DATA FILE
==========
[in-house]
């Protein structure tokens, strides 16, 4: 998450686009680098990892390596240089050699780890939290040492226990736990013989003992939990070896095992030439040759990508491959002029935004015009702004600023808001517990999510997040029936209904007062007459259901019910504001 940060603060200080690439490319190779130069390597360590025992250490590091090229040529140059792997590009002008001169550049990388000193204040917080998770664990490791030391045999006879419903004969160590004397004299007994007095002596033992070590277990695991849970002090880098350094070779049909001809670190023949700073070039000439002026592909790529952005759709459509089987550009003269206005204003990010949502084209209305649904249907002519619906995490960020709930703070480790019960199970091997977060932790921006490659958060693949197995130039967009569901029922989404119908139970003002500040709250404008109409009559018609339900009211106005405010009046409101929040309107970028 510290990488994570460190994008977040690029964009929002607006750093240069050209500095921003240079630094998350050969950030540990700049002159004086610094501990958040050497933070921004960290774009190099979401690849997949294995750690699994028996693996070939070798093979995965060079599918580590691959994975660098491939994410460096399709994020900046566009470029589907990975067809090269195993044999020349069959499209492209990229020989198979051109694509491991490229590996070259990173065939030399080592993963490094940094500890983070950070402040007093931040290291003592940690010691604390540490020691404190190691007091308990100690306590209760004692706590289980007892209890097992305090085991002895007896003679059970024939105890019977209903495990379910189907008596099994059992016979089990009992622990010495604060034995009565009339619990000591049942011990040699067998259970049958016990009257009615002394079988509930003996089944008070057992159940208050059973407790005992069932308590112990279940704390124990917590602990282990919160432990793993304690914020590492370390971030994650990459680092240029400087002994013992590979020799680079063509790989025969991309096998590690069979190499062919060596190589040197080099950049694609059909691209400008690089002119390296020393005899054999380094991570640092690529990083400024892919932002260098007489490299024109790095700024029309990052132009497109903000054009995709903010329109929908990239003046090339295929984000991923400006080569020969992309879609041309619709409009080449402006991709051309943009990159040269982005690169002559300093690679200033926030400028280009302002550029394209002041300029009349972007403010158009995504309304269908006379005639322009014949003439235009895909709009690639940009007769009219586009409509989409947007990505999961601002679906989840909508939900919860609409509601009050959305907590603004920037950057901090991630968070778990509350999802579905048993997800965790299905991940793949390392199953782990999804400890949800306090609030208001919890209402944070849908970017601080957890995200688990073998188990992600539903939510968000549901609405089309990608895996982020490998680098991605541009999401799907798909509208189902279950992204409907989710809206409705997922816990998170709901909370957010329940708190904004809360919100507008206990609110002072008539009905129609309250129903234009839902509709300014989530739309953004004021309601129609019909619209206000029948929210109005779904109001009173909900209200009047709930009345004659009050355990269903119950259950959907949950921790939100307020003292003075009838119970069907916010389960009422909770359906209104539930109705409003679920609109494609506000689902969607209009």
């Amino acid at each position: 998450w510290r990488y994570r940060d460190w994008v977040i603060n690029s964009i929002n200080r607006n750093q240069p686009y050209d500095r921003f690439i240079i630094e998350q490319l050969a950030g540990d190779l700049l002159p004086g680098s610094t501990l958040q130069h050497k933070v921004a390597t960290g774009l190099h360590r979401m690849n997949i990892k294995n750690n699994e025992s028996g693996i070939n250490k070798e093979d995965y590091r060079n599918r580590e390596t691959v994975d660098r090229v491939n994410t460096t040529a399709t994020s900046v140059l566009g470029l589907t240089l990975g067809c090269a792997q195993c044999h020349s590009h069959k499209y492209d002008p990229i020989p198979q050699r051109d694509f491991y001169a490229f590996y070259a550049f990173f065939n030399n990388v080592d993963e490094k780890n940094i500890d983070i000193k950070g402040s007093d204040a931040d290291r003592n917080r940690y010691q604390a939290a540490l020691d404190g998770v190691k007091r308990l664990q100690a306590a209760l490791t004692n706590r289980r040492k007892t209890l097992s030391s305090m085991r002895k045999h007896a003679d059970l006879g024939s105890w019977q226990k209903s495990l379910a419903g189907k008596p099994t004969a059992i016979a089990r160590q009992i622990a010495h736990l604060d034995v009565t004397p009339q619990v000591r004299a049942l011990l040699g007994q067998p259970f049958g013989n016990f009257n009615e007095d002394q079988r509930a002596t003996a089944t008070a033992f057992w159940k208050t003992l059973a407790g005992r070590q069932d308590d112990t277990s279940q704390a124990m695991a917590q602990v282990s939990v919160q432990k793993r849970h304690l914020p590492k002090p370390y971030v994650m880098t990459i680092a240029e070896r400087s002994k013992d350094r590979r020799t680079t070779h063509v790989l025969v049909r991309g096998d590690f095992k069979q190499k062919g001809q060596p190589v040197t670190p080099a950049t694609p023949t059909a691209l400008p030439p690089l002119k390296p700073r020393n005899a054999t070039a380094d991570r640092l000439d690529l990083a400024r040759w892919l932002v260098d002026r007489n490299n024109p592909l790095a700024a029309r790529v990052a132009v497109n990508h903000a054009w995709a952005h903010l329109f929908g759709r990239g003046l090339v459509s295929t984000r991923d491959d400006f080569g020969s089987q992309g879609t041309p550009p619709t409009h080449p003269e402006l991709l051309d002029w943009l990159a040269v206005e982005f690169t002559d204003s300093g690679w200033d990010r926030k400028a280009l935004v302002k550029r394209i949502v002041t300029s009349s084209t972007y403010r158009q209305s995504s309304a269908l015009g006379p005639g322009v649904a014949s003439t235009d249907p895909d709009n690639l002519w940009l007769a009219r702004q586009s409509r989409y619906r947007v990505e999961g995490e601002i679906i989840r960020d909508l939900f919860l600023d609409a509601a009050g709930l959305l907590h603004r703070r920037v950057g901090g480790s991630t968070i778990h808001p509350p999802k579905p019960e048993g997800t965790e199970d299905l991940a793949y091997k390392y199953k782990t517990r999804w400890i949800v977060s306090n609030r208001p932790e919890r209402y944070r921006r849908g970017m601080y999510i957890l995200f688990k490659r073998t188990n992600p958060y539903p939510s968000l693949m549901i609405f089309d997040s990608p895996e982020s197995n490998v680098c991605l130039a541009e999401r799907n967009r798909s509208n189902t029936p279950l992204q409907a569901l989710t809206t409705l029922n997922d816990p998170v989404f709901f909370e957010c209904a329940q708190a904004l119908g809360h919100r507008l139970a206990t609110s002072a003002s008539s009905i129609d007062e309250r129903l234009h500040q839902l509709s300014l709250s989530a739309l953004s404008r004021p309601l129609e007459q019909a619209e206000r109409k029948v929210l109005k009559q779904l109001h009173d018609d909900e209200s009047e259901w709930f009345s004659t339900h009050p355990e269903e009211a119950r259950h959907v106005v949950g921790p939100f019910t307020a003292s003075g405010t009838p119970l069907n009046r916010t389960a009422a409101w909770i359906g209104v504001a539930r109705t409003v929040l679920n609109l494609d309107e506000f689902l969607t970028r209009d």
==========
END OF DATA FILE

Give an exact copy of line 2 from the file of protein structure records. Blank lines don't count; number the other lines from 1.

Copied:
């Protein structure tokens, strides 16, 4: 998450686009680098990892390596240089050699780890939290040492226990736990013989003992939990070896095992030439040759990508491959002029935004015009702004600023808001517990999510997040029936209904007062007459259901019910504001 940060603060200080690439490319190779130069390597360590025992250490590091090229040529140059792997590009002008001169550049990388000193204040917080998770664990490791030391045999006879419903004969160590004397004299007994007095002596033992070590277990695991849970002090880098350094070779049909001809670190023949700073070039000439002026592909790529952005759709459509089987550009003269206005204003990010949502084209209305649904249907002519619906995490960020709930703070480790019960199970091997977060932790921006490659958060693949197995130039967009569901029922989404119908139970003002500040709250404008109409009559018609339900009211106005405010009046409101929040309107970028 510290990488994570460190994008977040690029964009929002607006750093240069050209500095921003240079630094998350050969950030540990700049002159004086610094501990958040050497933070921004960290774009190099979401690849997949294995750690699994028996693996070939070798093979995965060079599918580590691959994975660098491939994410460096399709994020900046566009470029589907990975067809090269195993044999020349069959499209492209990229020989198979051109694509491991490229590996070259990173065939030399080592993963490094940094500890983070950070402040007093931040290291003592940690010691604390540490020691404190190691007091308990100690306590209760004692706590289980007892209890097992305090085991002895007896003679059970024939105890019977209903495990379910189907008596099994059992016979089990009992622990010495604060034995009565009339619990000591049942011990040699067998259970049958016990009257009615002394079988509930003996089944008070057992159940208050059973407790005992069932308590112990279940704390124990917590602990282990919160432990793993304690914020590492370390971030994650990459680092240029400087002994013992590979020799680079063509790989025969991309096998590690069979190499062919060596190589040197080099950049694609059909691209400008690089002119390296020393005899054999380094991570640092690529990083400024892919932002260098007489490299024109790095700024029309990052132009497109903000054009995709903010329109929908990239003046090339295929984000991923400006080569020969992309879609041309619709409009080449402006991709051309943009990159040269982005690169002559300093690679200033926030400028280009302002550029394209002041300029009349972007403010158009995504309304269908006379005639322009014949003439235009895909709009690639940009007769009219586009409509989409947007990505999961601002679906989840909508939900919860609409509601009050959305907590603004920037950057901090991630968070778990509350999802579905048993997800965790299905991940793949390392199953782990999804400890949800306090609030208001919890209402944070849908970017601080957890995200688990073998188990992600539903939510968000549901609405089309990608895996982020490998680098991605541009999401799907798909509208189902279950992204409907989710809206409705997922816990998170709901909370957010329940708190904004809360919100507008206990609110002072008539009905129609309250129903234009839902509709300014989530739309953004004021309601129609019909619209206000029948929210109005779904109001009173909900209200009047709930009345004659009050355990269903119950259950959907949950921790939100307020003292003075009838119970069907916010389960009422909770359906209104539930109705409003679920609109494609506000689902969607209009």